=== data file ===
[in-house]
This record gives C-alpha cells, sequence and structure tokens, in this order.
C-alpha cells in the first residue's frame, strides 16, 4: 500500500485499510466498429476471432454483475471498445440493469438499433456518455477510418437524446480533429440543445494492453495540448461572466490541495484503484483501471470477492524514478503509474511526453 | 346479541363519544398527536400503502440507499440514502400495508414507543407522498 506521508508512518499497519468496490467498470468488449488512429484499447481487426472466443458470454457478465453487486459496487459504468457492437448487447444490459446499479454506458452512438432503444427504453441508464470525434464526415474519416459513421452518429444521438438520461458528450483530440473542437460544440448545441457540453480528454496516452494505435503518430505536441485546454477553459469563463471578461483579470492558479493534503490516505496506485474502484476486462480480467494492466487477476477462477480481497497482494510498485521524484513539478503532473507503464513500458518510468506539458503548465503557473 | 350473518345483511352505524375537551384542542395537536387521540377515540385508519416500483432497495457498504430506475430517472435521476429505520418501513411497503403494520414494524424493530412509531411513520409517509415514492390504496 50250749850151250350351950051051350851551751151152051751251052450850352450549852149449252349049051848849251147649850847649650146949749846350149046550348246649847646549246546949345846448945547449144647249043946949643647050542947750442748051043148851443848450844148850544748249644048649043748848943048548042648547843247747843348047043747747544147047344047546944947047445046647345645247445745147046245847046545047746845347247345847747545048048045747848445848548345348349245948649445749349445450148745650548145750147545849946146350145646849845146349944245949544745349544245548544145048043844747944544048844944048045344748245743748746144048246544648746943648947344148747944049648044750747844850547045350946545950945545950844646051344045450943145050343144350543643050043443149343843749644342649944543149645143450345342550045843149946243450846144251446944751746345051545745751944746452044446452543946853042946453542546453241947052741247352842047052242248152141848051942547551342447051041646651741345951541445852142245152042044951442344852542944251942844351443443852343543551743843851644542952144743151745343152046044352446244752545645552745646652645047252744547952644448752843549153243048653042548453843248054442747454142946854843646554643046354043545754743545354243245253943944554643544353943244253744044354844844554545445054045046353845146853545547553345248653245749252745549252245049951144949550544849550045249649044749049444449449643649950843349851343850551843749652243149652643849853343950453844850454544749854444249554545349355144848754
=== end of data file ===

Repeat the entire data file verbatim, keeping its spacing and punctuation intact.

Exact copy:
[in-house]
This record gives C-alpha cells, sequence and structure tokens, in this order.
C-alpha cells in the first residue's frame, strides 16, 4: 500500500485499510466498429476471432454483475471498445440493469438499433456518455477510418437524446480533429440543445494492453495540448461572466490541495484503484483501471470477492524514478503509474511526453 | 346479541363519544398527536400503502440507499440514502400495508414507543407522498 506521508508512518499497519468496490467498470468488449488512429484499447481487426472466443458470454457478465453487486459496487459504468457492437448487447444490459446499479454506458452512438432503444427504453441508464470525434464526415474519416459513421452518429444521438438520461458528450483530440473542437460544440448545441457540453480528454496516452494505435503518430505536441485546454477553459469563463471578461483579470492558479493534503490516505496506485474502484476486462480480467494492466487477476477462477480481497497482494510498485521524484513539478503532473507503464513500458518510468506539458503548465503557473 | 350473518345483511352505524375537551384542542395537536387521540377515540385508519416500483432497495457498504430506475430517472435521476429505520418501513411497503403494520414494524424493530412509531411513520409517509415514492390504496 50250749850151250350351950051051350851551751151152051751251052450850352450549852149449252349049051848849251147649850847649650146949749846350149046550348246649847646549246546949345846448945547449144647249043946949643647050542947750442748051043148851443848450844148850544748249644048649043748848943048548042648547843247747843348047043747747544147047344047546944947047445046647345645247445745147046245847046545047746845347247345847747545048048045747848445848548345348349245948649445749349445450148745650548145750147545849946146350145646849845146349944245949544745349544245548544145048043844747944544048844944048045344748245743748746144048246544648746943648947344148747944049648044750747844850547045350946545950945545950844646051344045450943145050343144350543643050043443149343843749644342649944543149645143450345342550045843149946243450846144251446944751746345051545745751944746452044446452543946853042946453542546453241947052741247352842047052242248152141848051942547551342447051041646651741345951541445852142245152042044951442344852542944251942844351443443852343543551743843851644542952144743151745343152046044352446244752545645552745646652645047252744547952644448752843549153243048653042548453843248054442747454142946854843646554643046354043545754743545354243245253943944554643544353943244253744044354844844554545445054045046353845146853545547553345248653245749252745549252245049951144949550544849550045249649044749049444449449643649950843349851343850551843749652243149652643849853343950453844850454544749854444249554545349355144848754